Moore talks a lot about the old Buncombe Turnpike, also called the Drovers Road, an early 19th century trade route enabling farmers in Kentucky, east Tennessee and WNC to send herds of hogs and other animals to Charleston.
“It’s crazy to think about,” he says. “But Sherrill’s Inn was a really historic point where drovers would stop and stay the night.” And Aston Park, continues Moore, “used to be a plot of land where all of the herds of cattle and pigs were penned up. There’s a lot of history that revolves around the pig here.”
Not everyone was happy about it. Civil War-era Gov. Zebulon Vance complained, “The rain continues to fall, and our streets are almost impassable with the mud, and thousands upon thousands of hogs moving through the town adds to the general filthyness of everything around.” Meanwhile, in the wake of Sherman’s march, the infrastructure linking Asheville and the low country all but vanished.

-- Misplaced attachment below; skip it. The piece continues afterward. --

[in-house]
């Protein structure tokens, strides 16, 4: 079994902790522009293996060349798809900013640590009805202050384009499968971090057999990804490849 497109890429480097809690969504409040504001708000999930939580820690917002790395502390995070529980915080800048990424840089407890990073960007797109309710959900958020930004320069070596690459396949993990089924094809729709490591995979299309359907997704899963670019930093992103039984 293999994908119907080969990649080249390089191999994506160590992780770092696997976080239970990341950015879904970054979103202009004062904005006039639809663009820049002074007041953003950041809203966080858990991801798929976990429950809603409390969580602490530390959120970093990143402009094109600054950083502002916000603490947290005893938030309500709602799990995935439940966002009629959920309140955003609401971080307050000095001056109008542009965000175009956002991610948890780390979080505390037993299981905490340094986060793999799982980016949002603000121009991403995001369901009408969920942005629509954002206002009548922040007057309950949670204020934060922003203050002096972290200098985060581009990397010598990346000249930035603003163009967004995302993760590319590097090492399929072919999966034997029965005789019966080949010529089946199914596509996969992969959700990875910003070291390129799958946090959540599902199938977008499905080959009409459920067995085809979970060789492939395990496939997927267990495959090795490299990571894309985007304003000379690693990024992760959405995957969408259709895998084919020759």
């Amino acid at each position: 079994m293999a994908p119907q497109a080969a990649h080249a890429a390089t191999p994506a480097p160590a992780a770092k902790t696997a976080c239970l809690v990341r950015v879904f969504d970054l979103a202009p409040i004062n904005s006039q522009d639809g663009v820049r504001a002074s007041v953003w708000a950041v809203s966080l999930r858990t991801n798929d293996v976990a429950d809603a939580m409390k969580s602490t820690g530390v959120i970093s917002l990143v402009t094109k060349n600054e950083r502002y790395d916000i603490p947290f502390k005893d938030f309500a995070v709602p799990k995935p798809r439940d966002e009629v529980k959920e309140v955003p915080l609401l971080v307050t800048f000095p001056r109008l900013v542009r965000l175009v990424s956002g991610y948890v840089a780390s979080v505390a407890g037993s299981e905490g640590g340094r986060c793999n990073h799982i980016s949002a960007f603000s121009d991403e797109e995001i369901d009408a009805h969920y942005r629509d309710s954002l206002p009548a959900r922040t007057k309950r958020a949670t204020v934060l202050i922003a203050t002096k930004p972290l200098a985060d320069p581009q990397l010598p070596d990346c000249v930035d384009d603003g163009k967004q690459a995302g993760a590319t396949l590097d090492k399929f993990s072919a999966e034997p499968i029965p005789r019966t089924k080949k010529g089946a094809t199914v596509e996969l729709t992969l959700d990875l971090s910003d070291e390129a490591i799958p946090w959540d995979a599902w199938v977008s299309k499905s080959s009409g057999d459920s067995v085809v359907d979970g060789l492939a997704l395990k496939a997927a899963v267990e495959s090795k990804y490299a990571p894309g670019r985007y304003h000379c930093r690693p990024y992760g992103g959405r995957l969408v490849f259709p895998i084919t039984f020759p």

“There are so many barbecue pits in the Piedmont region that have been around since the early 1900s,” notes Moore. “Those places have been doing their own sauce for that long. And you don’t see that in Western North Carolina.”
The smokeless mountains
Because mountain barbecue got started so late, we weren’t as bound by tradition as the folks in other regions. By the time our pig scene developed, Asheville already had a tourism-based economy, and rather than creating its own techniques, mountain barbecue just assimilated everything that had passed through. The Blue Ridge Barbecue Festival became a showcase for Tennessee, Alabama, Texas and Kansas City ’cue, rather than troubling itself with the trifles of the Western vs. Eastern Carolina rivalry.